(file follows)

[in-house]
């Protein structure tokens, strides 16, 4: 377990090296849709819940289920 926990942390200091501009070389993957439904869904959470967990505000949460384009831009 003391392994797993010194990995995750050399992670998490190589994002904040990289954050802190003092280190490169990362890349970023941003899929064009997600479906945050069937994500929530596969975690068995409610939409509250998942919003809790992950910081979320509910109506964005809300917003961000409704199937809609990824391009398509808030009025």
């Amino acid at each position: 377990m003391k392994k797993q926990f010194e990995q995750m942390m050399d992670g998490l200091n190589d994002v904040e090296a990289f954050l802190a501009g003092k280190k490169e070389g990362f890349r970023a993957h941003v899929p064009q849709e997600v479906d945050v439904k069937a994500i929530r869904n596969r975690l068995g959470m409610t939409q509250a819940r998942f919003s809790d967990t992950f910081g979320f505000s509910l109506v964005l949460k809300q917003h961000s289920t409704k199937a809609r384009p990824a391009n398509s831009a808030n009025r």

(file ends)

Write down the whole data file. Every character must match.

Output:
[in-house]
């Protein structure tokens, strides 16, 4: 377990090296849709819940289920 926990942390200091501009070389993957439904869904959470967990505000949460384009831009 003391392994797993010194990995995750050399992670998490190589994002904040990289954050802190003092280190490169990362890349970023941003899929064009997600479906945050069937994500929530596969975690068995409610939409509250998942919003809790992950910081979320509910109506964005809300917003961000409704199937809609990824391009398509808030009025």
């Amino acid at each position: 377990m003391k392994k797993q926990f010194e990995q995750m942390m050399d992670g998490l200091n190589d994002v904040e090296a990289f954050l802190a501009g003092k280190k490169e070389g990362f890349r970023a993957h941003v899929p064009q849709e997600v479906d945050v439904k069937a994500i929530r869904n596969r975690l068995g959470m409610t939409q509250a819940r998942f919003s809790d967990t992950f910081g979320f505000s509910l109506v964005l949460k809300q917003h961000s289920t409704k199937a809609r384009p990824a391009n398509s831009a808030n009025r």